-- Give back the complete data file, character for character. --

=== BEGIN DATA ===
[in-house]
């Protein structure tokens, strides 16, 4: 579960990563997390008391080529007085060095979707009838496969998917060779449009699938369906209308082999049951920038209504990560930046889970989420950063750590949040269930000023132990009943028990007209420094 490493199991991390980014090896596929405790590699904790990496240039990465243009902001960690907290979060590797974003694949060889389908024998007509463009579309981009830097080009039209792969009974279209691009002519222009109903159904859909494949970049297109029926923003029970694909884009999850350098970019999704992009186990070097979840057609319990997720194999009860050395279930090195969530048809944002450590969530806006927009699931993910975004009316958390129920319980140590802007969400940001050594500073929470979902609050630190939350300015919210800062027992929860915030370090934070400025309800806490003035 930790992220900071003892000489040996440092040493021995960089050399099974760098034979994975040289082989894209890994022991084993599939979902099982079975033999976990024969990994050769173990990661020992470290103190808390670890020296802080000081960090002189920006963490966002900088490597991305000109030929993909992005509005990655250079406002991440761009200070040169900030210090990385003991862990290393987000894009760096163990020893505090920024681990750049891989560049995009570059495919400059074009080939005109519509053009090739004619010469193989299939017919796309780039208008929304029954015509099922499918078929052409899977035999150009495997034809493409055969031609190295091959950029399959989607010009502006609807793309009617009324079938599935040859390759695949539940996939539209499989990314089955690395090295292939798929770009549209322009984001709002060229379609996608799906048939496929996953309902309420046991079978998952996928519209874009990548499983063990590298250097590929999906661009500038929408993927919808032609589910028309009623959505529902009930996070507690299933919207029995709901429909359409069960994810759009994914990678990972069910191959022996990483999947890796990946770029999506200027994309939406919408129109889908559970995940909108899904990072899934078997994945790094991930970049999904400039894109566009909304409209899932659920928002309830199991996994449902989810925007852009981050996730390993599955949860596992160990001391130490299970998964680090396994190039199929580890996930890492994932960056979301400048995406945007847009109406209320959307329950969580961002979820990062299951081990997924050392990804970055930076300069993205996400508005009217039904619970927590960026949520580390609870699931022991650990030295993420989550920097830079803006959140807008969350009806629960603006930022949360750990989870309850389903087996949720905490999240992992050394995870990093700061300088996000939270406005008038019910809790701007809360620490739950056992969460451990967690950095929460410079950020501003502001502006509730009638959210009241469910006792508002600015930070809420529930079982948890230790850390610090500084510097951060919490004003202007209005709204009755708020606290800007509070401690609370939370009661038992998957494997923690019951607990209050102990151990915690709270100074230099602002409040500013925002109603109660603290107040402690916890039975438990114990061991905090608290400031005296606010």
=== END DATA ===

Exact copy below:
[in-house]
């Protein structure tokens, strides 16, 4: 579960990563997390008391080529007085060095979707009838496969998917060779449009699938369906209308082999049951920038209504990560930046889970989420950063750590949040269930000023132990009943028990007209420094 490493199991991390980014090896596929405790590699904790990496240039990465243009902001960690907290979060590797974003694949060889389908024998007509463009579309981009830097080009039209792969009974279209691009002519222009109903159904859909494949970049297109029926923003029970694909884009999850350098970019999704992009186990070097979840057609319990997720194999009860050395279930090195969530048809944002450590969530806006927009699931993910975004009316958390129920319980140590802007969400940001050594500073929470979902609050630190939350300015919210800062027992929860915030370090934070400025309800806490003035 930790992220900071003892000489040996440092040493021995960089050399099974760098034979994975040289082989894209890994022991084993599939979902099982079975033999976990024969990994050769173990990661020992470290103190808390670890020296802080000081960090002189920006963490966002900088490597991305000109030929993909992005509005990655250079406002991440761009200070040169900030210090990385003991862990290393987000894009760096163990020893505090920024681990750049891989560049995009570059495919400059074009080939005109519509053009090739004619010469193989299939017919796309780039208008929304029954015509099922499918078929052409899977035999150009495997034809493409055969031609190295091959950029399959989607010009502006609807793309009617009324079938599935040859390759695949539940996939539209499989990314089955690395090295292939798929770009549209322009984001709002060229379609996608799906048939496929996953309902309420046991079978998952996928519209874009990548499983063990590298250097590929999906661009500038929408993927919808032609589910028309009623959505529902009930996070507690299933919207029995709901429909359409069960994810759009994914990678990972069910191959022996990483999947890796990946770029999506200027994309939406919408129109889908559970995940909108899904990072899934078997994945790094991930970049999904400039894109566009909304409209899932659920928002309830199991996994449902989810925007852009981050996730390993599955949860596992160990001391130490299970998964680090396994190039199929580890996930890492994932960056979301400048995406945007847009109406209320959307329950969580961002979820990062299951081990997924050392990804970055930076300069993205996400508005009217039904619970927590960026949520580390609870699931022991650990030295993420989550920097830079803006959140807008969350009806629960603006930022949360750990989870309850389903087996949720905490999240992992050394995870990093700061300088996000939270406005008038019910809790701007809360620490739950056992969460451990967690950095929460410079950020501003502001502006509730009638959210009241469910006792508002600015930070809420529930079982948890230790850390610090500084510097951060919490004003202007209005709204009755708020606290800007509070401690609370939370009661038992998957494997923690019951607990209050102990151990915690709270100074230099602002409040500013925002109603109660603290107040402690916890039975438990114990061991905090608290400031005296606010």